12.49. DD 49: Authentication

12.49.1. Summary

This design document specifies a simple authentication framework to be used by multiple Taler components that require authentication.

12.49.2. Motivation

SPAs currently store the username and password in locals storage (or at least session storage).

There’s also no way to manage auth tokens third parties (e.g. auditors).

12.49.3. Requirements

  • simple specification

  • simple implementation

  • simple to use

  • must cover two main use cases:

    • SPA login

    • delegating (possibly restricted) access to a third party using a token

12.49.4. Proposed Solution

We define a token endpoint that can be used to obtain access tokens from other forms of authentication, typically HTTP Basic auth. Token Endpoint

POST /${RESOURCE...}/token

Request Body

interface TokenRequest {
  // Service-defined scope for the token.
  // Typical scopes would be "readonly" or "readwrite".
  scope: string;

  // Server may impose its own upper bound
  // on the token validity duration
  duration?: RelativeTime;

  // Is the token refreshable into a new token during its
  // validity?
  // Refreshable tokens effectively provide indefinite
  // access if they are refreshed in time.
  refreshable?: boolean;


200 Ok:

The response is a TokenSuccessResponse


interface TokenSuccessResponse {
  // Expiration determined by the server.
  // Can be based on the token_duration
  // from the request, but ultimately the
  // server decides the expiration.
  expiration: Timestamp;

  // Opque access token.
  access_token: string;
} Token Revocation

Clients using session tokens log by forgetting the session token. Tokens can be explicitly revoked by making a DELETE request on the token endpoint.

DELETE /${RESOURCE...}/token

Invalidate the access token that is being used to make the request.

Authentication: The client must authenticate with a valid access token.

12.49.5. Definition of Done

  • DONE: spec reviewed

  • DONE: implemented in merchant backend

  • implemented in libeufin-bank

  • DONE: implemented in the bank webui SPA

  • implemented in the merchant backoffice SPA

12.49.6. Alternatives

  • use something much closer to OAuth2

    • would be unnecessarly generic and complex Session Tokens / Signatures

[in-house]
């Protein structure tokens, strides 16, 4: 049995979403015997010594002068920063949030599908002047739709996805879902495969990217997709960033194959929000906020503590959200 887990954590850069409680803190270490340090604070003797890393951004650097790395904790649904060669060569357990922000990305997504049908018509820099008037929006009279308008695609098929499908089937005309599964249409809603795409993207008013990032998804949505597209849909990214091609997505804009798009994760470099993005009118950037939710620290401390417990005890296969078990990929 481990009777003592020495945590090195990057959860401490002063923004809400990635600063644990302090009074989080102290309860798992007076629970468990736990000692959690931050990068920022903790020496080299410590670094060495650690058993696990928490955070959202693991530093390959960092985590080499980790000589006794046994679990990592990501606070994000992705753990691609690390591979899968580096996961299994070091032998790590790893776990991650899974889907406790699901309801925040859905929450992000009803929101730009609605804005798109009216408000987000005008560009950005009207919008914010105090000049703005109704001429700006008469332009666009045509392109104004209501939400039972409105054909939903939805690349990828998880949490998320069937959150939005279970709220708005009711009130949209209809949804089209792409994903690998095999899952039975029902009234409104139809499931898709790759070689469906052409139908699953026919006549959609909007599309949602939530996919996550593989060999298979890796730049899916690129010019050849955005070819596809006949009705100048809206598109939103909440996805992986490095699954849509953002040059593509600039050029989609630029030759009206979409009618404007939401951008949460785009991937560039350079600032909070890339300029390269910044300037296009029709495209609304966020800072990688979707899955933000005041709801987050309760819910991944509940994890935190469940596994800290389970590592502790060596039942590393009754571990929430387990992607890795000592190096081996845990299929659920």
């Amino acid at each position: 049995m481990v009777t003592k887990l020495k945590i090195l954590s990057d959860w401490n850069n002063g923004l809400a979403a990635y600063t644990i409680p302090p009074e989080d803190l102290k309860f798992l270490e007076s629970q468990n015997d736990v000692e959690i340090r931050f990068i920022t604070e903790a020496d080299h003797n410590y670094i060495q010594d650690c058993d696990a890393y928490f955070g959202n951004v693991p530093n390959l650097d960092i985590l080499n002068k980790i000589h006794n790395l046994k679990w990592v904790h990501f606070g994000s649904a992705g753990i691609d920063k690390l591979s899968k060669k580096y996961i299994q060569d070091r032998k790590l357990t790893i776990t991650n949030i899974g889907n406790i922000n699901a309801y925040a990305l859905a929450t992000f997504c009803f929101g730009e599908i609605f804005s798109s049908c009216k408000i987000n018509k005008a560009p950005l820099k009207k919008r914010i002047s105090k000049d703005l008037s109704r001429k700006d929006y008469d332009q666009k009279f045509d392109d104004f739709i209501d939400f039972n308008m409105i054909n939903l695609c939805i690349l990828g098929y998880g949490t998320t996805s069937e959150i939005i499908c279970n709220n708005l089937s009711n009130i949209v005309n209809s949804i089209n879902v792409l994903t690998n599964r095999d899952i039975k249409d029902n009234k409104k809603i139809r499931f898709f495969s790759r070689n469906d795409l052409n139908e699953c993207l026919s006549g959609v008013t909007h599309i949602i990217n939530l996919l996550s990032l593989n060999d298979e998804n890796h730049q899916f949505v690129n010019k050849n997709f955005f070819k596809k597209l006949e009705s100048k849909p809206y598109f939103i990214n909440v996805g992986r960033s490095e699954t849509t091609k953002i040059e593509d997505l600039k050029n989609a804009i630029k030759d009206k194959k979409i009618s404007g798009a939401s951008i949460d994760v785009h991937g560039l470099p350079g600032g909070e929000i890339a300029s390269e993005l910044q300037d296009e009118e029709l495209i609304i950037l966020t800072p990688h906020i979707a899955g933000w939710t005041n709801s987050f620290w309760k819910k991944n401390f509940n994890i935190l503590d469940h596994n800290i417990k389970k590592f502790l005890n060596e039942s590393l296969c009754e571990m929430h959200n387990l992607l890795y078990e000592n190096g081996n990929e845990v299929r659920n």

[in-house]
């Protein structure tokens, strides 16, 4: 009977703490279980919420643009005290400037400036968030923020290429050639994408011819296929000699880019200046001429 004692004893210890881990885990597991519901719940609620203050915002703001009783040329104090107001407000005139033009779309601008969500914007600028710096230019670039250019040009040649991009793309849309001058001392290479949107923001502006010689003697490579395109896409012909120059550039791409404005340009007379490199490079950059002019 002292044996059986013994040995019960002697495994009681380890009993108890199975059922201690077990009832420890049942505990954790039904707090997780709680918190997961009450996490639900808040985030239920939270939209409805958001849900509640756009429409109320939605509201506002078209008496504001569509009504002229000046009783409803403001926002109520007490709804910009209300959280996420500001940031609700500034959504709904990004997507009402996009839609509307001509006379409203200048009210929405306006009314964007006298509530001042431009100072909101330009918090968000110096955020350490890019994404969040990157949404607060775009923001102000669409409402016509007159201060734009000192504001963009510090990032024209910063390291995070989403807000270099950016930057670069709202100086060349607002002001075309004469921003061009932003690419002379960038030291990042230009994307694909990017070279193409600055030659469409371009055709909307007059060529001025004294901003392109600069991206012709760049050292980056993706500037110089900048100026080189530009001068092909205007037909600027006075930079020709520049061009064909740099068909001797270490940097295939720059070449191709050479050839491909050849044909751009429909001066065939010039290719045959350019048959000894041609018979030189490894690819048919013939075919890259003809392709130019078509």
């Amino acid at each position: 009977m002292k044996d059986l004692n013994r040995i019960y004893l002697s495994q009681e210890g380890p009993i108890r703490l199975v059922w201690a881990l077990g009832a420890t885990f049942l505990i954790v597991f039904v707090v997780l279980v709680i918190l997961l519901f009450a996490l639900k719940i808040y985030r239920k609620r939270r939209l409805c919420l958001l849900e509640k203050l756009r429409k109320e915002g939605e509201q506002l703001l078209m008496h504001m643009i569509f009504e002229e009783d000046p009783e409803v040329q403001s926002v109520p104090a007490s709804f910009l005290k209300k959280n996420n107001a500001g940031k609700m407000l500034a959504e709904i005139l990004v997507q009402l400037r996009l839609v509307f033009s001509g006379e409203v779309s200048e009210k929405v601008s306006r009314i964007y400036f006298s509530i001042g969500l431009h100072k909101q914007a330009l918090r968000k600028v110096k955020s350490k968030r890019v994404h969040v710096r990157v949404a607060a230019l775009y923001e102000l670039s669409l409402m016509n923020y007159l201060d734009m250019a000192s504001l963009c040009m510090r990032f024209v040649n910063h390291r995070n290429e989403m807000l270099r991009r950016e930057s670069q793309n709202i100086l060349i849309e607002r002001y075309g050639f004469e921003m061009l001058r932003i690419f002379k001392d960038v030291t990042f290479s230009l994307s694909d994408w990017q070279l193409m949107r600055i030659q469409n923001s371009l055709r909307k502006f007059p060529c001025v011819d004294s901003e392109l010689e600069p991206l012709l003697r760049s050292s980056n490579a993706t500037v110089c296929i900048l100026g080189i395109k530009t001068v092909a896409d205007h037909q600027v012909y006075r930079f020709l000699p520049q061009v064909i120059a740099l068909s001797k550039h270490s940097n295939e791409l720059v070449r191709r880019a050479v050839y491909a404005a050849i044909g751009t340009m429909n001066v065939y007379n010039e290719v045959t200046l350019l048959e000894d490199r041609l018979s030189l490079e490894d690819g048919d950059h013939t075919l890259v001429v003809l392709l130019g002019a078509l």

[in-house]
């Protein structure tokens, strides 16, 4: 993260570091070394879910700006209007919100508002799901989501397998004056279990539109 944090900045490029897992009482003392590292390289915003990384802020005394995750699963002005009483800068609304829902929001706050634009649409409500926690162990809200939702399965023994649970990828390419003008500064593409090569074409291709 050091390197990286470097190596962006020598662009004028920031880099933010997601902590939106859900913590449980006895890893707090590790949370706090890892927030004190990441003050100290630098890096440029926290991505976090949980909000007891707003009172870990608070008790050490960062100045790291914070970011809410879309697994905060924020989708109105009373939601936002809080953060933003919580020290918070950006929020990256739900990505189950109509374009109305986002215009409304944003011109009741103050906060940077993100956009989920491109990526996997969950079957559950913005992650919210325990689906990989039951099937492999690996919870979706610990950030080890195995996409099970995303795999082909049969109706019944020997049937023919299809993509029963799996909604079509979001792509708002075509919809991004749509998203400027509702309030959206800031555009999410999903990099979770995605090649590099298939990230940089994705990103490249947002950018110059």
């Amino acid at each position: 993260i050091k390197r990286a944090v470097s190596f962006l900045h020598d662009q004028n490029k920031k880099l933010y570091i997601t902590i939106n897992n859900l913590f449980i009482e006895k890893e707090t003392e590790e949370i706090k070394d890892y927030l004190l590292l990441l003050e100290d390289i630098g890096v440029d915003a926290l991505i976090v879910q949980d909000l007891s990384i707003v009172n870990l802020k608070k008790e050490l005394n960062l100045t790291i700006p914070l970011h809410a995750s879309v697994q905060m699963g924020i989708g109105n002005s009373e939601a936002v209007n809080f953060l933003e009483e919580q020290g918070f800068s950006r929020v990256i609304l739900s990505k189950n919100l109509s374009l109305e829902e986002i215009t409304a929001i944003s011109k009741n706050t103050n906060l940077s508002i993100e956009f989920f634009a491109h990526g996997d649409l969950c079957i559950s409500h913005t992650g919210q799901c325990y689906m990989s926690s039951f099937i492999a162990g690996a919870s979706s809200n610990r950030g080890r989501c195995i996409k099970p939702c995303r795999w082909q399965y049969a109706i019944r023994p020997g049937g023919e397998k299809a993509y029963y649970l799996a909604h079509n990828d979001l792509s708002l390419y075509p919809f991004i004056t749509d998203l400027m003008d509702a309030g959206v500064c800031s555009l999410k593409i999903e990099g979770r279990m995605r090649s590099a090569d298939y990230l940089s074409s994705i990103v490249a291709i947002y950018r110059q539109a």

For performance reasons, OAuth 2.0 uses two types of tokens: Short-lived access tokens and long-lived refresh tokens. The access tokens can be implemented via signatures and the long-lived refresh tokens via server-stored tokens. This allows to cheaply validate access tokens, while still allowing longer expiration times for refresh tokens.

We could do something similar by introducing login and session tokens. A login token is a server-stored token. In addition to being used directly as an access token, a login token can also be converted to a short-lived session token.

Session access tokens should be implemented as “self-encoded tokens”, i.e. as tokens signed by the server without requiring server-side token storage. Session access tokens should have a rather short maximum expiration.

The signature should be over (username, kind, scope, creation_timestamp, expiry).

To revoke session tokens, the server must store the timestamp of the last revocation and only accept tokens with a creation_timestamp larger than the last revocation timestamp. Individual session tokens cannot be revoked, only all issued session tokens can be revoked at once.

However, we decided against doing this because the performance benefits are not significant enough for us and having multiple token types would lead to unnecessary complexity.

12.49.7. Drawbacks

  • still more complex than simple auth tokens or HTTP basic auth

12.49.8. Discussion / Q&A

(This should be filled in with results from discussions on mailing lists / personal communication.)